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All the Big Words You'll Learn from Joanna Newsom's New Album 'Divers'

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Photo: Annabel Mehran

Back in August, I wrote a breathless post reporting the news that, after five long years, Joanna Newsom would be releasing new music. Divers finally hit stores on Friday, but I'm not going to review it. Plenty of people already have, and quite honestly, my take on it would go something like this: "Omg, you guys! Omgomgomg."

So, instead, I'm going to do something useful: compile a Newsomian glossary of all the big words and historical terms you'll glean from this album and later use to seem smart in front of your friends!

The statue that inspired Shelley's sonnet. Photo: Wiki Commons
The statue that inspired Shelley's sonnet. Photo: Wiki Commons

Ozymandian: a reference to Shelley's sonnet "Ozymandias," which essentially boils down to "we're all going to die and be forgotten."

Sapokanikan: the name of a Lenape village that was located where Greenwich Village stands today.

Florry Walker: the name of a woman Australian Impressionist Arthur Streeton had an unrequited thing for. Restorers found her name etched beneath Spring, one of his pastoral paintings. And that's not the only cool thing about the artwork;  it was shot through with bullets 14 times during a rowdy party.


Tobias and the Angel: a painting from the 1500s linked to Titian. It  was widely derided by the art world and its authenticity was questioned. After passing through many hands of unimpressed owners like Tsar Nicholas I, it ended up in a London garage where it weathered the Blitz. Many years later, X-rays revealed Titian's actual work, a portrait of a woman and her child hidden underneath the much-maligned top layer, which turned out to have been painted by one of Titian's pupils.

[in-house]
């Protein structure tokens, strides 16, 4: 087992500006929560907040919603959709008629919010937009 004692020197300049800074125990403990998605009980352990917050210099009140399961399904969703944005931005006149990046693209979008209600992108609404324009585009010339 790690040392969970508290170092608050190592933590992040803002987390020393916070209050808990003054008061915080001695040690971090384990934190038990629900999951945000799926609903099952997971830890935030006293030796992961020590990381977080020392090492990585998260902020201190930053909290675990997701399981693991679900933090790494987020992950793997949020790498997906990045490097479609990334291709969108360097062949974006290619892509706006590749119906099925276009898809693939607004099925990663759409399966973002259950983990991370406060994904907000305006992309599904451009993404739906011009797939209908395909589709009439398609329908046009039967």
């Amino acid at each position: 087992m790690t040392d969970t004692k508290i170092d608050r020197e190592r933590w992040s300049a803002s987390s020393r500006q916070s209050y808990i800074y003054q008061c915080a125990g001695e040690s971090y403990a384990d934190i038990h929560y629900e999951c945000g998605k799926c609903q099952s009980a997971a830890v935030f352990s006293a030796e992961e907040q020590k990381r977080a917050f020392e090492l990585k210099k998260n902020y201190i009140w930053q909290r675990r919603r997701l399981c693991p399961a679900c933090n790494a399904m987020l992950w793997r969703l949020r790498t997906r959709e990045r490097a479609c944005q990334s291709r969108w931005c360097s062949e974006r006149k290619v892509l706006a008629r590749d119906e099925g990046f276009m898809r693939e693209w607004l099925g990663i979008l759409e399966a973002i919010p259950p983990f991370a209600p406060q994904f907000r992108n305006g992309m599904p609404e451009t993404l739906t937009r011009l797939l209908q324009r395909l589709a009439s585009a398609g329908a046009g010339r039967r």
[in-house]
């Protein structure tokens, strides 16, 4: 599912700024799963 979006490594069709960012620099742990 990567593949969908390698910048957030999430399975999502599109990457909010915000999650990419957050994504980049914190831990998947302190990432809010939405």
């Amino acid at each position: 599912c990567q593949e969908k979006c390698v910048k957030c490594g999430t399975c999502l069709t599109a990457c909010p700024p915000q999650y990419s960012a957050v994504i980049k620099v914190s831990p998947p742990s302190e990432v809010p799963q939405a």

Photo: Hidden Masterpieces
Photo: Hidden Masterpieces

Patch of Grass: In "Sapokanikan," Joanna sings "Beneath a patch of grass, her bones the old Dutch master hid." She's referring to the painted-over portrait of a peasant woman scientists discovered beneath van Gogh's Patch of Grass.

Arion: the immortal horse and child (it's complicated) of Demeter, the ancient Greek goddess of the harvest and fertility.

Rharian: a field located in Eleusis, Greece, which was believed to be where the first plot of grain was grown.

Photo: Wiki Commons
Photo: Wiki Commons

Nightjar: a type of nocturnal bird that is known for its camouflage, the "boom" sound that accompanies its diving, and its torpor (a sort of hibernation to withstand low temperatures and lack of food). Newsom likens their hiding amongst dead leaves and laying eggs in the ground to soldiers trying to stay hidden from the enemy and burying land mines. They used to be called goatsuckers because an ancient myth alleged that nightjars suckled from nanny goats, leading to a lack of milk and blindness.

Hotdogging: to show off; to perform stunts or tricks.

Potter's field: a burial place for unknown or indigent people. Newsom uses the term to describe Washington Square Park, which sits on top of an estimated 20,000 bodies.

Major Mitchel in his pilot gear around 1918. Photo: Wiki Commons
Major Mitchel in his pilot gear around 1918. Photo: Wiki Commons

John Purroy Mitchel: the 95th mayor of New York from 1914 to 1917, he was the second youngest to serve and became known as “The Boy Mayor of New York.” After losing a bid for reelection, he joined the Army and died after falling out of a plane due to an unfastened seatbelt during a training exercise.

Simulacreage: a portmanteau of “simulacra” and “acreage.” According to The New Yorker, it's "a coinage previously unknown to Google."

Chabot: In "Waltz of the 101st Lightborn," Joanna sings, "I had a dream that I walked in the garden of Chabot, and those telescope ruins." She's referencing the Chabot Space and Science Center in Oakland, California. The observatory's namesake Anthony Chabot worked in mining in Nevada City, California — Joanna's hometown — and invented the first hydraulic mining tool.

Tamanend negotiating with William Penn. Photo: Wiki Commons
Tamanend negotiating with William Penn. Photo: Wiki Commons

King Tamanend: a 17th century chief of a Lenni-Lenape tribe, best known for his peaceful negotiations with William Penn and other English settlers in Pennsylvania. Called "the affable" and a "Patron Saint of America."

debride: the removal of damaged tissue or foreign objects from a wound.

amora obscura: a pun on camera obscura, a predecessor to the modern camera which means "dark room" in Latin. She swaps out "room" for "love." Camera Obscura was the original Russian title of Nabokov's Laughter in the Dark. Newsom told NPR that his work has been a huge influence on her writing.

Divers is out now. Buy it!

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